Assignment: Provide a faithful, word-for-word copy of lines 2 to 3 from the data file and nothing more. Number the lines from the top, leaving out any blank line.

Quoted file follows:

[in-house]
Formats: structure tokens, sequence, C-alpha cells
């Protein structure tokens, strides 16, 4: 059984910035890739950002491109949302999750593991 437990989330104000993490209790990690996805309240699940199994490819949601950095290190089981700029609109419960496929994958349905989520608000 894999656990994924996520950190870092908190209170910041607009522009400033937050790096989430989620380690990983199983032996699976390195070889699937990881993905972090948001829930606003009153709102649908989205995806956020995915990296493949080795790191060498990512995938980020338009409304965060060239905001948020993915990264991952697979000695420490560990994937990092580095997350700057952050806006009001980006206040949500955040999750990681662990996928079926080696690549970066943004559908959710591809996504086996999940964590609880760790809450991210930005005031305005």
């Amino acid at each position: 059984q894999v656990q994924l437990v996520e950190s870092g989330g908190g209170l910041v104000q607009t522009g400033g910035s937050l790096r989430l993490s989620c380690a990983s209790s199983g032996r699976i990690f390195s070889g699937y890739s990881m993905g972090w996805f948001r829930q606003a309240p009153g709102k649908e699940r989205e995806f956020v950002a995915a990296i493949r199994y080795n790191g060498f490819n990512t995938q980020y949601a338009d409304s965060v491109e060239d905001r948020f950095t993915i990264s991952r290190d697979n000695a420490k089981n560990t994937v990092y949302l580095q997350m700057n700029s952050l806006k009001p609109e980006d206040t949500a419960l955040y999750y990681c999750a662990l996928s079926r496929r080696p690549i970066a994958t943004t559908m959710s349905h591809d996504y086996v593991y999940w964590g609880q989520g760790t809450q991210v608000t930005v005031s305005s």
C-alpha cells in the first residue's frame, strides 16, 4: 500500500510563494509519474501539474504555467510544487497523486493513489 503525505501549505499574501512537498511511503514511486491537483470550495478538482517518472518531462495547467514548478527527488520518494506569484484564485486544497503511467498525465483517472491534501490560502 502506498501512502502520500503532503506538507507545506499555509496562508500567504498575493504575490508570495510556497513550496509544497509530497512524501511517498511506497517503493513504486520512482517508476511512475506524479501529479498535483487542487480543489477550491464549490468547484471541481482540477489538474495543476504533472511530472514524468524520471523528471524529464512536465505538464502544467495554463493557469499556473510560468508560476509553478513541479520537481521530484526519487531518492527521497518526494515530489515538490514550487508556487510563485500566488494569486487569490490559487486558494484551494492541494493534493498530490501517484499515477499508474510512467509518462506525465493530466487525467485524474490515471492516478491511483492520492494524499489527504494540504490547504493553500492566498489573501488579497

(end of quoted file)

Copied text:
Formats: structure tokens, sequence, C-alpha cells
């Protein structure tokens, strides 16, 4: 059984910035890739950002491109949302999750593991 437990989330104000993490209790990690996805309240699940199994490819949601950095290190089981700029609109419960496929994958349905989520608000 894999656990994924996520950190870092908190209170910041607009522009400033937050790096989430989620380690990983199983032996699976390195070889699937990881993905972090948001829930606003009153709102649908989205995806956020995915990296493949080795790191060498990512995938980020338009409304965060060239905001948020993915990264991952697979000695420490560990994937990092580095997350700057952050806006009001980006206040949500955040999750990681662990996928079926080696690549970066943004559908959710591809996504086996999940964590609880760790809450991210930005005031305005």